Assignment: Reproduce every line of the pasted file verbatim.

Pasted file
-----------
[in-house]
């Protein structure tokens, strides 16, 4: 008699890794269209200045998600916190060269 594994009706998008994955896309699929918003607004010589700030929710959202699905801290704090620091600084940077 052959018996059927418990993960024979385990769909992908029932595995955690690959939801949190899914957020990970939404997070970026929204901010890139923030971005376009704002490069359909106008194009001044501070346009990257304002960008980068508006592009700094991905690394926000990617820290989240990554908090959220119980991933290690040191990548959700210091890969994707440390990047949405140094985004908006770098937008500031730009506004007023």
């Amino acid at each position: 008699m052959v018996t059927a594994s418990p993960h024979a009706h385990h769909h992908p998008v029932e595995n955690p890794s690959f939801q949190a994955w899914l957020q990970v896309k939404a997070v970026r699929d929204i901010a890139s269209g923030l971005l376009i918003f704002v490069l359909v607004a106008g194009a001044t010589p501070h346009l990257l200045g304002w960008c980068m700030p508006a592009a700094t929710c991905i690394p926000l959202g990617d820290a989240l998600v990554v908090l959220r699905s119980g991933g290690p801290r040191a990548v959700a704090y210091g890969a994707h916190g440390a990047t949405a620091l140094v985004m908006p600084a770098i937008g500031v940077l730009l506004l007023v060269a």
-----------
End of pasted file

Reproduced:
[in-house]
């Protein structure tokens, strides 16, 4: 008699890794269209200045998600916190060269 594994009706998008994955896309699929918003607004010589700030929710959202699905801290704090620091600084940077 052959018996059927418990993960024979385990769909992908029932595995955690690959939801949190899914957020990970939404997070970026929204901010890139923030971005376009704002490069359909106008194009001044501070346009990257304002960008980068508006592009700094991905690394926000990617820290989240990554908090959220119980991933290690040191990548959700210091890969994707440390990047949405140094985004908006770098937008500031730009506004007023």
């Amino acid at each position: 008699m052959v018996t059927a594994s418990p993960h024979a009706h385990h769909h992908p998008v029932e595995n955690p890794s690959f939801q949190a994955w899914l957020q990970v896309k939404a997070v970026r699929d929204i901010a890139s269209g923030l971005l376009i918003f704002v490069l359909v607004a106008g194009a001044t010589p501070h346009l990257l200045g304002w960008c980068m700030p508006a592009a700094t929710c991905i690394p926000l959202g990617d820290a989240l998600v990554v908090l959220r699905s119980g991933g290690p801290r040191a990548v959700a704090y210091g890969a994707h916190g440390a990047t949405a620091l140094v985004m908006p600084a770098i937008g500031v940077l730009l506004l007023v060269a």